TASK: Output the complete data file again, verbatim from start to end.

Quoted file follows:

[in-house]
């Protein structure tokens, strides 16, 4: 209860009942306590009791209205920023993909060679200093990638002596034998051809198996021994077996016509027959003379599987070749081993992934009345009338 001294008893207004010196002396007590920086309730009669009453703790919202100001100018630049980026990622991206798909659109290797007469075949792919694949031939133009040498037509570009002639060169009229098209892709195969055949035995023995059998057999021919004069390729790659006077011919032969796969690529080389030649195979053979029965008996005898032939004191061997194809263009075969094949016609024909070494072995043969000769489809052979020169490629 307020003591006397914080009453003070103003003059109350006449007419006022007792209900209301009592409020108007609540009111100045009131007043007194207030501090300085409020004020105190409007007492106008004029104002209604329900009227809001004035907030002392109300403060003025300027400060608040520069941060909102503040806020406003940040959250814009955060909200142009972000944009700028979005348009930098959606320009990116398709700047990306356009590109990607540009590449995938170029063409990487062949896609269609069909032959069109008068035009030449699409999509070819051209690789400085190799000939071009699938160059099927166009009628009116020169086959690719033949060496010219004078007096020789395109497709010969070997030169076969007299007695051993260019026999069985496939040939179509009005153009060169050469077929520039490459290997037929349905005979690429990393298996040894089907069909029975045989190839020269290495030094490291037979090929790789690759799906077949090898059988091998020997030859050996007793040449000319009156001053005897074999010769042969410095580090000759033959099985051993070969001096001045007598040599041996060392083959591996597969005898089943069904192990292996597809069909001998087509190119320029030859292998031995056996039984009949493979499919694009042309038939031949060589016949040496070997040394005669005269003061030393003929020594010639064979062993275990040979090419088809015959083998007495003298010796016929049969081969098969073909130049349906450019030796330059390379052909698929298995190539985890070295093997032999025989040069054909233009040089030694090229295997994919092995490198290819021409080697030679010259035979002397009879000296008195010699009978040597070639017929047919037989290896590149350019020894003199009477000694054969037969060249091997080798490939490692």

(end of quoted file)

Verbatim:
[in-house]
């Protein structure tokens, strides 16, 4: 209860009942306590009791209205920023993909060679200093990638002596034998051809198996021994077996016509027959003379599987070749081993992934009345009338 001294008893207004010196002396007590920086309730009669009453703790919202100001100018630049980026990622991206798909659109290797007469075949792919694949031939133009040498037509570009002639060169009229098209892709195969055949035995023995059998057999021919004069390729790659006077011919032969796969690529080389030649195979053979029965008996005898032939004191061997194809263009075969094949016609024909070494072995043969000769489809052979020169490629 307020003591006397914080009453003070103003003059109350006449007419006022007792209900209301009592409020108007609540009111100045009131007043007194207030501090300085409020004020105190409007007492106008004029104002209604329900009227809001004035907030002392109300403060003025300027400060608040520069941060909102503040806020406003940040959250814009955060909200142009972000944009700028979005348009930098959606320009990116398709700047990306356009590109990607540009590449995938170029063409990487062949896609269609069909032959069109008068035009030449699409999509070819051209690789400085190799000939071009699938160059099927166009009628009116020169086959690719033949060496010219004078007096020789395109497709010969070997030169076969007299007695051993260019026999069985496939040939179509009005153009060169050469077929520039490459290997037929349905005979690429990393298996040894089907069909029975045989190839020269290495030094490291037979090929790789690759799906077949090898059988091998020997030859050996007793040449000319009156001053005897074999010769042969410095580090000759033959099985051993070969001096001045007598040599041996060392083959591996597969005898089943069904192990292996597809069909001998087509190119320029030859292998031995056996039984009949493979499919694009042309038939031949060589016949040496070997040394005669005269003061030393003929020594010639064979062993275990040979090419088809015959083998007495003298010796016929049969081969098969073909130049349906450019030796330059390379052909698929298995190539985890070295093997032999025989040069054909233009040089030694090229295997994919092995490198290819021409080697030679010259035979002397009879000296008195010699009978040597070639017929047919037989290896590149350019020894003199009477000694054969037969060249091997080798490939490692």